Which Would You Rather? - 2013 Subaru BRZ Long-Term Road Test

2013 Subaru BRZ Long Term Road Test

2013 Subaru BRZ: Which Would You Rather?

October 1, 2012


There were two gray cars in my driveway on Sunday afternoon. Our Dark Gray long-term 2013 Subaru BRZ was on the left, and my husband's United Gray 2011 Volkswagen GTI was over there on the right.

On the surface, these cars have little in common. Rear-drive, front drive. Two doors, four doors. Coupe, hatchback. Tiny backseat, big backseat.

But for a big chunk of would-be BRZ/FR-S customers, I think the GTI could be one of the more compelling arguments against Toyobaru ownership.

Making an argument for the BRZ over that four-door GTI is easy, though. To start, it's rear-drive and you can shut off the stability control, so it's a good candidate for a track day right out of the box. The GTI? Not so much.

Even if you're just going to drive on back roads, the BRZ is the obvious choice. It has a better driving position with better sightlines, and quicker steering with loads more feel. And you can just tell getting into the car that it likes to change direction -- its responses to your inputs are satisfyingly immediate.

In contrast, the softer-tuned GTI is not that much fun on a back road, and I can't think of the last time my husband took it on one. But it's a quicker car, and the difference in commuter traffic is much wider than a comparison of 0-60 and quarter-mile times indicates. The VW has a lot more low-end grunt, and its 2.0 TSI engine serves it up ice-cream smooth, whereas you're going to work for it a bit with Subaru's naturally aspirated FA-series 2.0-liter.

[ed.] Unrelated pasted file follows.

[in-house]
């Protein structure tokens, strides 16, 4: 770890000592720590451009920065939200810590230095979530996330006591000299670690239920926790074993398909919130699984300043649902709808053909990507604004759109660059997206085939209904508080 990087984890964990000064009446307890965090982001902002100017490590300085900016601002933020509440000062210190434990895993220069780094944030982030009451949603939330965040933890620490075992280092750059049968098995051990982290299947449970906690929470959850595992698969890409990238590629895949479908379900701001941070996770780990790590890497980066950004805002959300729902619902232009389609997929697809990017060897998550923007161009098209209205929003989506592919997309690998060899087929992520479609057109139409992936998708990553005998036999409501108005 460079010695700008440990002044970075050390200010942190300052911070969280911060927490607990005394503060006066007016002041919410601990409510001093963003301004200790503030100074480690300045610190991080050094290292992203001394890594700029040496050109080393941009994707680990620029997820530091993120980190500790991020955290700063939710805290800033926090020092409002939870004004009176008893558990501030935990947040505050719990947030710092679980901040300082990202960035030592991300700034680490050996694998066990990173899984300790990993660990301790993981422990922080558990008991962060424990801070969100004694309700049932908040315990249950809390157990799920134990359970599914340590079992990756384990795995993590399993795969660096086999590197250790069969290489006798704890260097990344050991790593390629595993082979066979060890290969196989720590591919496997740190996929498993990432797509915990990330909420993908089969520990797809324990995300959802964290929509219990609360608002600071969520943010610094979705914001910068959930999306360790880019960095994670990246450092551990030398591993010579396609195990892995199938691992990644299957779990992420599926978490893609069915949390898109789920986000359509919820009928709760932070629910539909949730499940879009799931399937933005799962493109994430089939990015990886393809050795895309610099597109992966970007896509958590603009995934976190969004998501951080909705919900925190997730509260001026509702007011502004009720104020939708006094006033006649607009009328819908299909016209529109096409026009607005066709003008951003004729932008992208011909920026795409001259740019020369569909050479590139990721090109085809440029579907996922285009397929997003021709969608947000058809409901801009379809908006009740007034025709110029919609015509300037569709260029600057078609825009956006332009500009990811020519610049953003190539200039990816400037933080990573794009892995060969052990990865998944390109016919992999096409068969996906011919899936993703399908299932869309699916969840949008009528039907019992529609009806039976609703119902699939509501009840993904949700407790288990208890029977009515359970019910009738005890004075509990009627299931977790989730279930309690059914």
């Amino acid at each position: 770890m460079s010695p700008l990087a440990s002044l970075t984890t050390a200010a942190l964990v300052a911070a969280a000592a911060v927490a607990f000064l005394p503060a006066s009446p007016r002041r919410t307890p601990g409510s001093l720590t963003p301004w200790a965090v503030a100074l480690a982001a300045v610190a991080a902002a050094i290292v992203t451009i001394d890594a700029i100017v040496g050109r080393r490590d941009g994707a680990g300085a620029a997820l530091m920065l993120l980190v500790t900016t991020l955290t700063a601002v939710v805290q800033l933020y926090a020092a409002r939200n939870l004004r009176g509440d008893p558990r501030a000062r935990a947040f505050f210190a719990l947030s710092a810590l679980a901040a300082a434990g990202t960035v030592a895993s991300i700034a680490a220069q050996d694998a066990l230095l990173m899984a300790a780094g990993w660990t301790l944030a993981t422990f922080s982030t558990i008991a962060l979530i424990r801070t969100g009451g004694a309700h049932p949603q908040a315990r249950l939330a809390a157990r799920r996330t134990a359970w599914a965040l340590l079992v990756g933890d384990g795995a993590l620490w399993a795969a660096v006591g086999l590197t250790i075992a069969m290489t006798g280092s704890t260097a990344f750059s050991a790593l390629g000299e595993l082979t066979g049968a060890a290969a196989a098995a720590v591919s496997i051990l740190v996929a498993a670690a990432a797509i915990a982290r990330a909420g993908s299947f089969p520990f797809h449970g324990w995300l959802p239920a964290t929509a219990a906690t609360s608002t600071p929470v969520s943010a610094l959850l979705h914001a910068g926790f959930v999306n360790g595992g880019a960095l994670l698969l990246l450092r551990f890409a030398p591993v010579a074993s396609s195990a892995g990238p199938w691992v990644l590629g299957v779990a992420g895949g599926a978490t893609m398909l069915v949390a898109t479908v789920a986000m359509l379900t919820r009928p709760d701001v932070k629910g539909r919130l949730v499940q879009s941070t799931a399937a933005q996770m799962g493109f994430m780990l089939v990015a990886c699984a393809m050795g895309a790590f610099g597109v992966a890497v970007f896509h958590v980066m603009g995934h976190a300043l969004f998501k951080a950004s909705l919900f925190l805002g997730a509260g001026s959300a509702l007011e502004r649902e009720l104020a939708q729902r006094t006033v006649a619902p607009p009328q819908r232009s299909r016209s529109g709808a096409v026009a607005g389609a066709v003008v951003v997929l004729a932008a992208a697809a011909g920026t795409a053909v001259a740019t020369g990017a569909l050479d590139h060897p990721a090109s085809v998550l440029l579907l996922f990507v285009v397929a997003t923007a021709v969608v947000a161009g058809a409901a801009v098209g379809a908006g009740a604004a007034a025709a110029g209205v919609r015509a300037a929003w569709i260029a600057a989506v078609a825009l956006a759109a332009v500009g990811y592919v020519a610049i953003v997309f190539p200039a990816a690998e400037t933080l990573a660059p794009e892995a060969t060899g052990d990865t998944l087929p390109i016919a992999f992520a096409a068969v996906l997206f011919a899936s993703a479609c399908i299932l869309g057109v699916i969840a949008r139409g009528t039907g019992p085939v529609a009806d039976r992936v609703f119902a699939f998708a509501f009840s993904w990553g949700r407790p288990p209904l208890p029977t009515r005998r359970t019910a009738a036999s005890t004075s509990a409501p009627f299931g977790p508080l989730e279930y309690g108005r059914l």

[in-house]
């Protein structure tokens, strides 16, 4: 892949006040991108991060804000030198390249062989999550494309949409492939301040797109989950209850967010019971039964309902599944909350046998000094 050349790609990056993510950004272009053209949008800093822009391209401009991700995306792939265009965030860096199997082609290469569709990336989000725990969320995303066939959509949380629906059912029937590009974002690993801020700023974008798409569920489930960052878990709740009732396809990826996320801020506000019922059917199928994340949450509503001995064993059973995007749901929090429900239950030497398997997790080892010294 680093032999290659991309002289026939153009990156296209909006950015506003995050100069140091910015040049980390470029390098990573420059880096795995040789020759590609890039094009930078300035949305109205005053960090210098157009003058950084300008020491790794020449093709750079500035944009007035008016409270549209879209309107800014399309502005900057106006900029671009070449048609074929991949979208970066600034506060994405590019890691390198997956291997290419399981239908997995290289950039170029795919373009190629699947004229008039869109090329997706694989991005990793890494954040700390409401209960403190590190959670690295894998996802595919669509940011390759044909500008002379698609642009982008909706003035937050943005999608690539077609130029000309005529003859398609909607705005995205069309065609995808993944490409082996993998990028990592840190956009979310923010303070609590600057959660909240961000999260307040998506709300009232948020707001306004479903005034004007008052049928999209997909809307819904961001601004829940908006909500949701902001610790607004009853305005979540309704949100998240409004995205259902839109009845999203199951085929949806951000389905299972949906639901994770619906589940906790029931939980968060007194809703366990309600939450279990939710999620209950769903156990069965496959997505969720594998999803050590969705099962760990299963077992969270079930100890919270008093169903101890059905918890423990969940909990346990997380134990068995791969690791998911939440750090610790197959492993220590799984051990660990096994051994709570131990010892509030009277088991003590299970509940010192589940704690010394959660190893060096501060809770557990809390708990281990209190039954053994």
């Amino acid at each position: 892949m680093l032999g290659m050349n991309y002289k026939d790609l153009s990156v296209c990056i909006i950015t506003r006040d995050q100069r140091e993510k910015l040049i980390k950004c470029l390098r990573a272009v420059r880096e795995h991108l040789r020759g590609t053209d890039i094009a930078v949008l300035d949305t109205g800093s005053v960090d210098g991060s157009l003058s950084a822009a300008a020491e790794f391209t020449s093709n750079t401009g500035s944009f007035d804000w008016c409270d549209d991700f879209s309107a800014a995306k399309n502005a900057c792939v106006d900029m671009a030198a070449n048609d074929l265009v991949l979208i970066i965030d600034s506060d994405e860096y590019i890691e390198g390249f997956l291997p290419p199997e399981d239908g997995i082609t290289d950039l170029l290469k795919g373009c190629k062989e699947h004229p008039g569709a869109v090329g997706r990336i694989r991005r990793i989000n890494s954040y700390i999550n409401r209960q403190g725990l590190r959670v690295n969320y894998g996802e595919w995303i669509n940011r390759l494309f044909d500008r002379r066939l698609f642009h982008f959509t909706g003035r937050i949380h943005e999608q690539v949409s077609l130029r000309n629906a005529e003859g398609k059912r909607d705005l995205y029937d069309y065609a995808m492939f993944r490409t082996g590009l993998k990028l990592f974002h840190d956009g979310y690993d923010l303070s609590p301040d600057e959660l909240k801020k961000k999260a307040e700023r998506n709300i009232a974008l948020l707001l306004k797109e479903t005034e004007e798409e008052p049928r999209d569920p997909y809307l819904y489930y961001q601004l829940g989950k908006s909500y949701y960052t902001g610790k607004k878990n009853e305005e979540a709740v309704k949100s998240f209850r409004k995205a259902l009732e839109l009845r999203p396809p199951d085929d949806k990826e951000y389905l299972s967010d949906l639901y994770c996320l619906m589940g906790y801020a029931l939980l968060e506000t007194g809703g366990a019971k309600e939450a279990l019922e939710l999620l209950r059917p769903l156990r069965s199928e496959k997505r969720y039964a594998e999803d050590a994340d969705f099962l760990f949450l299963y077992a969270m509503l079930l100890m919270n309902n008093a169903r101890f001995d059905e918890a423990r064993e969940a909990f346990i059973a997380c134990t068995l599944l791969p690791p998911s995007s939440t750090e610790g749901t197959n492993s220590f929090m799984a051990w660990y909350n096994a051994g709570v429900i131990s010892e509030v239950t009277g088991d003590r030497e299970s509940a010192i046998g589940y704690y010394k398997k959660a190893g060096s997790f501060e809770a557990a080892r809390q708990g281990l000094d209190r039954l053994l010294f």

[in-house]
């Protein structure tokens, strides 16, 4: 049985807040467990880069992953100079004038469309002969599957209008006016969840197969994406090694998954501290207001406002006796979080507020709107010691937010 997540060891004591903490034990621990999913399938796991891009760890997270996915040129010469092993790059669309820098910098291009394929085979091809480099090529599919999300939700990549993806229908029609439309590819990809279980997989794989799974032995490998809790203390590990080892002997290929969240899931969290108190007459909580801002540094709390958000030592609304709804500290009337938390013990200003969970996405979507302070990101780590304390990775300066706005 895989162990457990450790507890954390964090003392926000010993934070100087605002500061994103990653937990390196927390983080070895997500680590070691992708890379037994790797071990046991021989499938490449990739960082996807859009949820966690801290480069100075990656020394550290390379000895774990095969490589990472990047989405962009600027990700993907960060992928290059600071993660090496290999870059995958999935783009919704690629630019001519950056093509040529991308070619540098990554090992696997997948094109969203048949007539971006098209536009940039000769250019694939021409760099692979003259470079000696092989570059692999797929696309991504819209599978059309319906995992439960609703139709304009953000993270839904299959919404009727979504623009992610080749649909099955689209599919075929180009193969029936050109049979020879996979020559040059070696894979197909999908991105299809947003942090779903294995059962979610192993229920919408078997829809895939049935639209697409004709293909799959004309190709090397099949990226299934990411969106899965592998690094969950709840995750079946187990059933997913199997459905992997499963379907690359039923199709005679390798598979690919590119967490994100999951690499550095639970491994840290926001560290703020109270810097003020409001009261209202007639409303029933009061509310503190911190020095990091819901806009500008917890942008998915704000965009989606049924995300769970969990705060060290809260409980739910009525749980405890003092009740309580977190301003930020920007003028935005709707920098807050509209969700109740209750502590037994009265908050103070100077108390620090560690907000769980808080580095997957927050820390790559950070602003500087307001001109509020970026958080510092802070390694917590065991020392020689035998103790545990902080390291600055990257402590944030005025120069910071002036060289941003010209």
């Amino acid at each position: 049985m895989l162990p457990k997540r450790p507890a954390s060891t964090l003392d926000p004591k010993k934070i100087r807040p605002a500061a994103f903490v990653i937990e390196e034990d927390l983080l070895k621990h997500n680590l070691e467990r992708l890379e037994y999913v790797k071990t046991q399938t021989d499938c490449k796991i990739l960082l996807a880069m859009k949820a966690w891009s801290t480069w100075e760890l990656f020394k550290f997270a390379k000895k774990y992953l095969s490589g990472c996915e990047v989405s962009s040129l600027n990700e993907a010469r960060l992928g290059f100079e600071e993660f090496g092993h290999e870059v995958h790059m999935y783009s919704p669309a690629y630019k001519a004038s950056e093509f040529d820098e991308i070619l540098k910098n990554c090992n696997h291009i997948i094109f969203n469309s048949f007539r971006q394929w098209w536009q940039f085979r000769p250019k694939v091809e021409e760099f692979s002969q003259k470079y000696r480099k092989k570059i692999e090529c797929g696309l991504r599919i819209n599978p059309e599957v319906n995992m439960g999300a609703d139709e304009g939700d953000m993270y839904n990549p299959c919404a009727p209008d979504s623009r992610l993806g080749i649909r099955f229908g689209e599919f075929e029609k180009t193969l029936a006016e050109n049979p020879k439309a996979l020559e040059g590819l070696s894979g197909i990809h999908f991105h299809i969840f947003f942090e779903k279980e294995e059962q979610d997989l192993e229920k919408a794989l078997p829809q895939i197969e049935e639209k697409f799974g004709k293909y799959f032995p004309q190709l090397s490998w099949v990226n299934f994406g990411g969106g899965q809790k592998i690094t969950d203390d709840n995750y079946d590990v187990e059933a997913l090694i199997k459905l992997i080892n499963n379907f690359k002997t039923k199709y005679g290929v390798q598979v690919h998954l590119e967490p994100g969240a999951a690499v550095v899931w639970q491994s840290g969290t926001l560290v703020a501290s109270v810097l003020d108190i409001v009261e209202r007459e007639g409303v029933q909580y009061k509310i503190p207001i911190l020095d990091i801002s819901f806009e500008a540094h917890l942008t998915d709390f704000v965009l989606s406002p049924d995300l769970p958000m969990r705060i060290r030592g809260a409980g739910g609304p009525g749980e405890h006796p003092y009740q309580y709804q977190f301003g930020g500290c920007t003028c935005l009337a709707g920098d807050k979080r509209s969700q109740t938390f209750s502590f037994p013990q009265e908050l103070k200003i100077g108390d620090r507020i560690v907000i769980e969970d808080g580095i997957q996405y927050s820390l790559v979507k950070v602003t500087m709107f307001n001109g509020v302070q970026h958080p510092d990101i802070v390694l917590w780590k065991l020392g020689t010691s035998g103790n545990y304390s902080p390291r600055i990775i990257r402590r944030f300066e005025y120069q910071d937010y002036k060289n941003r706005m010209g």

Ride quality is also downright compliant in the VW, and even in this base model, materials quality is a couple levels up from the Subaru and, frankly, most other cars in this price range. The seats are cushy and roomy, and the cabin is pretty quiet. And thanks to the aforementioned backseat, we can take family and friends to dinner whenever we want.

Essentially, it's a choice between fun and convenience. The BRZ buyer still has the luxury of pushing certain realities off to the side, whereas maybe the GTI buyer does not. Oh, also $900. A base 2012 GTI 4-door stickers at $25,365. A base BRZ Premium (ours is a Limited) costs $26,265 in theory.

Which are your taking?

Erin Riches, Senior Editor @ 5,318 miles

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